Journal of Addictive Behaviors,Therapy & RehabilitationISSN: 2324-9005

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Research Article, J Addict Behav Ther Rehabil Vol: 2 Issue: 3

Initial Pilot Test of a Group- Texting Intervention to Sustain Opioid Abstinence Following Residential Detoxification and Treatment

Angela L Stotts1*, Thomas F Northrup1 and William D Norwood2
1Department of Family and Community Medicine & Psychiatry and Behavioral Science, University of Texas Medical School at Houston, Houston, Texas 77030, USA
2Department of Clinical, Health, and Applied Sciences, University of Houston – Clear Lake, Houston, Texas 77058, USA
Corresponding author : Angela L Stotts
Department of Family and Community Medicine, University of Texas Medical School at Houston, 6431 Fannin, JJL 324, Houston, TX, 77030, USA
Tel: (713)500-7590; Fax: (713)500-7598
E-mail: [email protected]
Received: March 27, 2013 Accepted: August 22, 2013 Published: August 24, 2013
Citation: Stotts AL, Northrup TF, Norwood WD (2013) Initial Pilot Test of a Group-Texting Intervention to Sustain Opioid Abstinence Following Residential Detoxification and Treatment. J Addict Behav Ther Rehabil 2:3. doi:10.4172/2324-9005.1000110

Abstract

Initial Pilot Test of a Group- Texting Intervention to Sustain Opioid Abstinence Following Residential Detoxification and Treatment

Relapse to opioids is common among detoxified patients following discharge from residential treatment. Mobile phone, group-texting technology offers an innovative method for delivering effective, lowcost aftercare during this critical period. Recent research suggests acceptance and mindfulness processes might be useful targets in opioid detoxification. An Acceptance and Commitment Therapy (ACT) group-texting intervention was developed and tested in a small pilot study (N=10) with detoxified opioid patients in residential treatment (RT). Participants received 6 ACT-based group sessions while in RT and 4 weeks of ACT group-text messaging following discharge. Overall, the intervention was well received and feasible. Half of the participants received 5 or 6 RT sessions and replied to post-discharge texting prompts. Texting content was generally ACT-consistent, however, the frequency of texts was lower than expected. Two participants sent fewer than 10 texts, and three participants texted between 11 and 20 times during the monthlong intervention. Focus groups indicated acceptability and recommended adjustments to the intervention. ACT mechanisms changed in theoretically predicted ways: Experiential avoidance related to drug and other cues was reduced, and both acceptance and values-driven action were increased across treatment. Preliminary data suggest promise for the novel ACT-based grouptexting intervention, which ultimately, with further development, may be a successful adjunct to aftercare treatment for recently detoxified opioid dependent patients.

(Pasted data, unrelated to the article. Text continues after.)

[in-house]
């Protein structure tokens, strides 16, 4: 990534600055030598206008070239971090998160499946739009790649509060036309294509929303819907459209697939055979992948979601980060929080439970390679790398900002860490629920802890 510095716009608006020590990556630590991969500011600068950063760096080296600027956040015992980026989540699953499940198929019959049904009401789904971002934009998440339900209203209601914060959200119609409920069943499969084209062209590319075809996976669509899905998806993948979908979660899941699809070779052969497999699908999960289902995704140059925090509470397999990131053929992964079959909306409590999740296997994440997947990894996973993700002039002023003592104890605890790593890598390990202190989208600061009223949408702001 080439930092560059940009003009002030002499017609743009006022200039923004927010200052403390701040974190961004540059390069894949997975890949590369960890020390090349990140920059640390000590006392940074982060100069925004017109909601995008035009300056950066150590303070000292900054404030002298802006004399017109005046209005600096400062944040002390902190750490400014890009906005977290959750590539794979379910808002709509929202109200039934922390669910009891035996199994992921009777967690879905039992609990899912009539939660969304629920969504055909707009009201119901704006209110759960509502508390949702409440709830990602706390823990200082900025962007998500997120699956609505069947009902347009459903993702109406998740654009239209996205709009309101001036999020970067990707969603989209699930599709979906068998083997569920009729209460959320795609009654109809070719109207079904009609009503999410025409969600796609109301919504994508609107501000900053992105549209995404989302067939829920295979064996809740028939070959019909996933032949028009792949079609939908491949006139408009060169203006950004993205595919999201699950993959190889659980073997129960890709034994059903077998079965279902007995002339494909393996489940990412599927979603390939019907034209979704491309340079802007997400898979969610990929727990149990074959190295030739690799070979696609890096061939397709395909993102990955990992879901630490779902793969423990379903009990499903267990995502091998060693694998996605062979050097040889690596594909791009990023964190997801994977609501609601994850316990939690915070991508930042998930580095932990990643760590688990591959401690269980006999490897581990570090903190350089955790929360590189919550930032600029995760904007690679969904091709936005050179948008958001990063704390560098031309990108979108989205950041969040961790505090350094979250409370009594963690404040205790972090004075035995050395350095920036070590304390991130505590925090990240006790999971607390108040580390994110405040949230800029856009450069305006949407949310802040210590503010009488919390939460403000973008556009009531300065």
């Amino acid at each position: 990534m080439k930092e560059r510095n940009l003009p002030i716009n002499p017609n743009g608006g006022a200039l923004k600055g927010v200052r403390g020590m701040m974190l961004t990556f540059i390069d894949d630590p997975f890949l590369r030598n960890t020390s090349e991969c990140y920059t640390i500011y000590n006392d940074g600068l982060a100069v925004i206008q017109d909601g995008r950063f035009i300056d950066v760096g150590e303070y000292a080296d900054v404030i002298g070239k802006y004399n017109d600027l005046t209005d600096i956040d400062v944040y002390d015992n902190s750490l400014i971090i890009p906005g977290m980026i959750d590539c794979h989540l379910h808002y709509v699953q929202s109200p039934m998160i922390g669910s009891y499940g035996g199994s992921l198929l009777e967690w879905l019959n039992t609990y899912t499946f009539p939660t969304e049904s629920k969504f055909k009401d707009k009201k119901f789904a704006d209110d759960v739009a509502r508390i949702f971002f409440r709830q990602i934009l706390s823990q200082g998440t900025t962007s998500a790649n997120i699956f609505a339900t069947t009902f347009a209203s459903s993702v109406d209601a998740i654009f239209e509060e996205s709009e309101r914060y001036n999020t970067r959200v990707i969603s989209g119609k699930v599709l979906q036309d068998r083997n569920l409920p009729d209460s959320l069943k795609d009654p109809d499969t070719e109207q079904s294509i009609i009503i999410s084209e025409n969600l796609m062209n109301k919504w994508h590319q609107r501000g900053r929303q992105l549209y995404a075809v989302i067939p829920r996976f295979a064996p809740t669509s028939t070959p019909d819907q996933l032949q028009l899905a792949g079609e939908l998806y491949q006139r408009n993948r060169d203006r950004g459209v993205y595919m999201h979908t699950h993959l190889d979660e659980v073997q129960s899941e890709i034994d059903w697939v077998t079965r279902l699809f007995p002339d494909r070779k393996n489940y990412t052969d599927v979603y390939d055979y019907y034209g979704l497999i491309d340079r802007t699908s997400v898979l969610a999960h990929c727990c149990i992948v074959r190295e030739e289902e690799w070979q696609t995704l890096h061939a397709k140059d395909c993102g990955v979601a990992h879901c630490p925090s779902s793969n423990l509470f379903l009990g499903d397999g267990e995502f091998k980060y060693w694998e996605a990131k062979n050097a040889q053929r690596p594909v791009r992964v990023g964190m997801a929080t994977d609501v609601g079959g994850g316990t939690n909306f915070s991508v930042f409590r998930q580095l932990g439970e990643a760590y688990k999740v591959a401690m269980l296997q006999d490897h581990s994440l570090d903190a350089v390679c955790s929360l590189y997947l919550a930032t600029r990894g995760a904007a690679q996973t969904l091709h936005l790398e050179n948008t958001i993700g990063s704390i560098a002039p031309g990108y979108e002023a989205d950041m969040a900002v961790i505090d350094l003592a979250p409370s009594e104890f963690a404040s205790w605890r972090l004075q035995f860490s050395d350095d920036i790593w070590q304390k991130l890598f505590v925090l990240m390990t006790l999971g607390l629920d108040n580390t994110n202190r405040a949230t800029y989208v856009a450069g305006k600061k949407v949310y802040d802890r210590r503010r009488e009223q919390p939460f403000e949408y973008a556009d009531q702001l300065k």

Keywords: opioid dependence, opioid detoxification, text messaging, ACT, acceptance and commitment therapy

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